Harrison Ford, feeling 51 at 75, is happy and back as Rick Deckard
LOS ANGELES—Harrison Ford was, as usual, a man of a few words but actually quite funny and charming (in his own droll way) in a recent encounter with him at The Ritz-Carlton in downtown Los Angeles.
Asked how old he feels these days—after being told that noted 91-year-old broadcaster and naturalist David Attenborough replied “51” when asked the same question by BBC—Harrison, 75, also answered, “Well, 51. Fifty-one will do, because I want to be someone like David Attenborough when I grow up. I am happy—that’s why I’m healthy.”
Often breaking into his famous lopsided grin, the veteran actor ended his answers with “Thank you,” to signal he’s done replying so, next question, please.
The man is back as Rick Deckard in “Blade Runner 2049,” Oscar-nominated director Denis Villeneuve’s sequel to the beloved sci-fi film, “Blade Runner.” To say that “Blade Runner 2049” is much-anticipated is an understatement.
We’ve seen Denis’ sequel to Ridley Scott’s masterpiece, but we’ve been requested by the filmmakers, including Harrison himself, to avoid spilling spoilers to ensure moviegoers’ pure enjoyment. We’re happy to oblige.
So, we’ll just quote from the film’s production notes: “Three decades after the events of the first film, a new blade runner, LAPD Officer K (Ryan Gosling), unearths a long-buried secret that has the potential to plunge what’s left of society into chaos. K’s discovery leads him on a quest to find Rick Deckard, a former LAPD blade runner who has been missing for 30 years.”
In addition to Fil-Am Dave Bautista, the cast includes Jared Leto, Ana de Armas, Sylvia Hoeks, Robin Wright, Mackenzie Davis, Carla Juri and Lennie James. Ridley was very much involved as an executive producer.
The screenplay was penned by Hampton Fancher (who cowrote the 1982 sci-fi classic) and Michael Green, based on characters from the novel, “Do Androids Dream of Electric Sheep?” by Philip K. Dick.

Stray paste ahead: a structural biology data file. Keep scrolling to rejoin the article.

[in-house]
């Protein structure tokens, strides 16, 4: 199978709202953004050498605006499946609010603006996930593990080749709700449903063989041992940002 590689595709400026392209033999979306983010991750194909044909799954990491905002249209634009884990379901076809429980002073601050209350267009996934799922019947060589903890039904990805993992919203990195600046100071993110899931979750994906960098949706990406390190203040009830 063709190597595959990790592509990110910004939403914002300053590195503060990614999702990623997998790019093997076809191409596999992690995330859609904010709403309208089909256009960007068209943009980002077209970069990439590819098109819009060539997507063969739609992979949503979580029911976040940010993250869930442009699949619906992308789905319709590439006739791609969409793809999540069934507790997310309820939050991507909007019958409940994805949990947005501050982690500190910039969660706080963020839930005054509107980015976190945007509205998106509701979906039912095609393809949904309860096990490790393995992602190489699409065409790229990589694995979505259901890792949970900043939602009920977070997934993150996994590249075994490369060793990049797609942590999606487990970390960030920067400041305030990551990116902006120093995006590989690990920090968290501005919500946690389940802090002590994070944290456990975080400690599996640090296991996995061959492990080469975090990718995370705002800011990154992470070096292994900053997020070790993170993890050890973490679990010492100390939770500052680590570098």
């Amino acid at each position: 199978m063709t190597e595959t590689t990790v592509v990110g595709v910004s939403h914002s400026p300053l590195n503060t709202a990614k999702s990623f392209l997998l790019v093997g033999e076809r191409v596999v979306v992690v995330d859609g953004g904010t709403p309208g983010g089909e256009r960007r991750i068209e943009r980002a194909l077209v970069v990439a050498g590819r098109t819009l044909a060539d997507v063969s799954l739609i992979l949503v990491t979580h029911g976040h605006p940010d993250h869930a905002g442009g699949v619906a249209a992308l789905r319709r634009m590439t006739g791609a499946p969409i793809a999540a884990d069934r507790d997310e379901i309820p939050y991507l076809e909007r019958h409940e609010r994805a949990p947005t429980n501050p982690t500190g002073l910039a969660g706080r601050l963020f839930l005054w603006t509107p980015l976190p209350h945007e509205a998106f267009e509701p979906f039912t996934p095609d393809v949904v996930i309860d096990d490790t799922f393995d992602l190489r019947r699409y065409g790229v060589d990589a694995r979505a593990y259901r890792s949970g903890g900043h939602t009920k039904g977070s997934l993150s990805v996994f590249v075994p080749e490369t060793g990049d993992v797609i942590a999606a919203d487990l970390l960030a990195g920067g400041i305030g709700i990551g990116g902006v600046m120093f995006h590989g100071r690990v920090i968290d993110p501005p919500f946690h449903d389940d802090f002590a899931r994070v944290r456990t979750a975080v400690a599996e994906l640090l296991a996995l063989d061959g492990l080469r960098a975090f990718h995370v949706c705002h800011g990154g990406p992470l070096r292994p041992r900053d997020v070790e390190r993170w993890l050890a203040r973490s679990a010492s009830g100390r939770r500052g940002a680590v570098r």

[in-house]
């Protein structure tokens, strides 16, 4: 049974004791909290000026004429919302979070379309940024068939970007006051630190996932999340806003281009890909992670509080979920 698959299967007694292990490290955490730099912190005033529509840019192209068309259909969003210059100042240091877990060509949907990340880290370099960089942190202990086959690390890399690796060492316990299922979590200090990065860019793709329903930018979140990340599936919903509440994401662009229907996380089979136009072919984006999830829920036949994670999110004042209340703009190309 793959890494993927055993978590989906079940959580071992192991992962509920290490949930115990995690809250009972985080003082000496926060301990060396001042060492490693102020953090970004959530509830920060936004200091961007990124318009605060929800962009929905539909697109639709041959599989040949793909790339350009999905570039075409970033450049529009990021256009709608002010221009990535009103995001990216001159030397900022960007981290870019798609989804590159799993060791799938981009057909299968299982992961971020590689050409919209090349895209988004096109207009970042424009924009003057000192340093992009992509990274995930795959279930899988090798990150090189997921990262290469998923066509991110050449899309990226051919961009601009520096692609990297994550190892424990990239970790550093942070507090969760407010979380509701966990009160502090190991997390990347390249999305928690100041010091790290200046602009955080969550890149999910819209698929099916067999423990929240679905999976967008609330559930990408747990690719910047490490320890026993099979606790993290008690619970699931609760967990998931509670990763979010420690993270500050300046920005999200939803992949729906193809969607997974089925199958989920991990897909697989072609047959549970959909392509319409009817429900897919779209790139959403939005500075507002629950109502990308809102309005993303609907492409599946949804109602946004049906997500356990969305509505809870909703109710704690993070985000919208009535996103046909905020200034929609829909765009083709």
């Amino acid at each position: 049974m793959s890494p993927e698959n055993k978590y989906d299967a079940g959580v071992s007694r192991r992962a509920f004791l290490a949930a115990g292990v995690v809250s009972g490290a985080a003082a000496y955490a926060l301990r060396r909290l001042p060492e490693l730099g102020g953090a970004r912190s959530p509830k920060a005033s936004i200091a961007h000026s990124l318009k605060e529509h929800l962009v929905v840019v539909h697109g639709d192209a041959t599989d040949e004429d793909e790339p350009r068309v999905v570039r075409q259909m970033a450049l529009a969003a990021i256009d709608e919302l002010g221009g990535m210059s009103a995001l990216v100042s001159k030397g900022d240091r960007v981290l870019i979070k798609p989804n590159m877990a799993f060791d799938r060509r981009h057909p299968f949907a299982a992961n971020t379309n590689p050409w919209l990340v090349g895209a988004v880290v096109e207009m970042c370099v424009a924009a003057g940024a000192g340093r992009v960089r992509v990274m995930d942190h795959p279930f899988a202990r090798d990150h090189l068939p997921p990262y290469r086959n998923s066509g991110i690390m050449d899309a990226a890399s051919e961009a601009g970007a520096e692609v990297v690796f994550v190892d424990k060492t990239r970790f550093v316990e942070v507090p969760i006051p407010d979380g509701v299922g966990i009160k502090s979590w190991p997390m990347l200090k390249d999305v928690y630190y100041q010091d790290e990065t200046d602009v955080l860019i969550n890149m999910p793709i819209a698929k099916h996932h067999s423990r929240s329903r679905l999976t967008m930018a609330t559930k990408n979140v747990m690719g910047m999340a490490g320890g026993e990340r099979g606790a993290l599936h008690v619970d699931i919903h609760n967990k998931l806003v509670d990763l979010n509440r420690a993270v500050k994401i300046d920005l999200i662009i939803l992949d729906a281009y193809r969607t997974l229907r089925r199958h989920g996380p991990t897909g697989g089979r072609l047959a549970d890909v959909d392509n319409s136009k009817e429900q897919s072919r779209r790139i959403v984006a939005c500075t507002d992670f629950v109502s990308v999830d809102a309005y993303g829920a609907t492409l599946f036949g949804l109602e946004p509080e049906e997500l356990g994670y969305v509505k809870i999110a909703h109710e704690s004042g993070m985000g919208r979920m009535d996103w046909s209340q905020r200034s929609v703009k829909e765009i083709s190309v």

Let’s just say that “Blade Runner 2049” is big on the theme of memory, so we asked Harrison what his thoughts were about being in the original and in Denis’ film.
“I was grateful for the scripted opportunity, to take the character into a different place,” he began. “I was grateful for the 30 years that had passed. I was glad that there was this deep emotional story to be told. There’s spectacle and the film has an epic scale, but there’s intimate human emotion and I say human in the ‘Blade Runner’ way—it’s complicated and rich. It’s a pleasure for an actor to have that emotional access to the audience.”
Still on memory, Harrison shared a childhood moment that impacted him the most. “I have a strong memory of my aunt coming into my room when I was about 3 years old and telling me that I had a brother. My life from that moment on included a brother. Not just a brother—my brother. Next question.”
Asked what he would bring if he would be gone away for a long time, Harrison answered, “In general, it would be good to have a dog, rather than a cat.”
He said that in real life, “I have three dogs. I used to have four.” No, he does not offer them sips of whiskey.
But, he does drink whiskey. “Yeah, on rare occasions, I would have a sip of whiskey. Just a sip.”
In revisiting a world populated by humans and replicants, Harrison offered his thoughts: “I will remind people who haven’t seen the first film that what we call a replicant isn’t a robot or a mechanical construction. But, it’s biologically indistinguishable from us. The thing that distinguishes a replicant is the way in which they’re made. Not in the old-fashioned fun way, but they’re manufactured in a medical factory. They’re owned and they are property. They are merchandise.